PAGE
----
God’s threefold purpose for His own in 2:1–10 leads on in the context’s flow to many ways that believers can reflect the beauties of God (11ff). This is just as the prospects for their destiny in Chap. 1 gave way to the products that their lives should consistently exemplify.
     It is time to survey principles that can impact prayer. One is that an intimate, healthy intake of the Word should be a catalyst for praying the way that pleases God. Second, we can encourage ourselves in prayer by thinking of how we are related so closely with Christ (a living stone, living stones). Third, since we are priests before God, let us offer up often to Him and see that the things we offer are His delights. Fourth, be always about the spiritual business of sounding out tributes to the Lord. Be alert so that fair-sounding words about Him match with the way our actions make Him appear before others!


James E. Rosscup, An Exposition on Prayer in the Bible: Igniting the Fuel to Flame Our Communication With God (Bellingham, WA: Logos Research Systems, Inc., 2008), 2602-04.

EDIT: Oops, forgot the feedback: For those who want to create or nurture a tighter link between their prayer life and the Scriptures he can be very helpful - even in those places where the genre of the text is not specifically prayer. However, I wouldn't buy this for its value as a commentary, though he sometimes suggests important points not suggested elsewhere.

 Help links: WIKI;  Logos 6 FAQ. (Phil. 2:14, NIV)

Posts 2992
Forum MVP
Jacob Hantla | Forum Activity | Replied: Sat, Jun 25 2011 9:41 AM

Richard DeRuiter:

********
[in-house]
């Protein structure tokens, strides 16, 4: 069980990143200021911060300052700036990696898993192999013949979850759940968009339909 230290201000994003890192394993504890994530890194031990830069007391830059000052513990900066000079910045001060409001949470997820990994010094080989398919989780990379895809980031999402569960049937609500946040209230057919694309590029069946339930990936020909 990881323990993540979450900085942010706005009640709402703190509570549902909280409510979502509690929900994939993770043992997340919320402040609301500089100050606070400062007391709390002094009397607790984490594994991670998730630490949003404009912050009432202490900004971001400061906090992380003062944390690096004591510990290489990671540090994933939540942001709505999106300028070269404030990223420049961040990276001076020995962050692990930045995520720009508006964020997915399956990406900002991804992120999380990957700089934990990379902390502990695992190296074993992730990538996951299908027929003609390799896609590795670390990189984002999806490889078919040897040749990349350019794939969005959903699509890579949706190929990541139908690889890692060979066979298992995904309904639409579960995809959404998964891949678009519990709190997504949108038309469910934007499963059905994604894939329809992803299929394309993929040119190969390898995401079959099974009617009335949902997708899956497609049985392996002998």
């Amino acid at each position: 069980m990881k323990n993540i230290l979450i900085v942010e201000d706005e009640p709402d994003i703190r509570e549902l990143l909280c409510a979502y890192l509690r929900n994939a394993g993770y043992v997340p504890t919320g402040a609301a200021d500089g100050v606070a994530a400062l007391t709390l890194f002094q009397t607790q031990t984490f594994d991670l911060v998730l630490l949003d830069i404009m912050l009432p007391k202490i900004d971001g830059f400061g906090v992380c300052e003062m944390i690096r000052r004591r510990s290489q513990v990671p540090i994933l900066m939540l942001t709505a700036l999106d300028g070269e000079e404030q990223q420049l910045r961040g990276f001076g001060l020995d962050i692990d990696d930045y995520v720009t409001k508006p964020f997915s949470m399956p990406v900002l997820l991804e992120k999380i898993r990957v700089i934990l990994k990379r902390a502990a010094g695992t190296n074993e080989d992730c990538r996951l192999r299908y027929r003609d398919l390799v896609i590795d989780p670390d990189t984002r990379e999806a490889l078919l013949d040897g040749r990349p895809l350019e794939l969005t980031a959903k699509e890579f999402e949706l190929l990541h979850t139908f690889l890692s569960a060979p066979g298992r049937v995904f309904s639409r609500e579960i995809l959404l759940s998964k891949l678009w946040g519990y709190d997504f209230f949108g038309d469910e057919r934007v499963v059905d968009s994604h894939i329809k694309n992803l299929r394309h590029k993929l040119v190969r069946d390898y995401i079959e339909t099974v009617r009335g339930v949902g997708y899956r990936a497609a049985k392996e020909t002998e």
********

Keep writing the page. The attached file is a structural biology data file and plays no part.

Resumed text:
However, I wouldn't buy this for its value as a commentary, though he sometimes suggests important points not suggested elsewhere.

I generally agree with this point...I've owned the resource since it was first published. I have found it very very helpful for some portions of scripture and not as helpful elsewhere (just like most commentaries). He writes from a reformed, dispensational perspective which most closely aligns with my own view at this point...I have found that he regularly offers unique perspectives on passages that I find much more helpful and pithy than most of my commentaries.

Jacob Hantla
Pastor/Elder, Grace Bible Church
gbcaz.org

Posts 235
Tom Geswein | Forum Activity | Replied: Sat, Jun 25 2011 7:32 PM

This was discussed a while back here.  Lots of differing opinions.

"It seems our problems solve themselves when we look beyond us to those truly in hell."  -  Beyond Our Suffering - AILD

Posts 2521
Ronald Quick | Forum Activity | Replied: Wed, Jun 29 2011 12:09 PM

Thanks for all the input - including the example from the resource.   As much as I would like to get it, my wallet says not now.  I will have to put this on my wish list. 

Page 1 of 1 (6 items) | RSS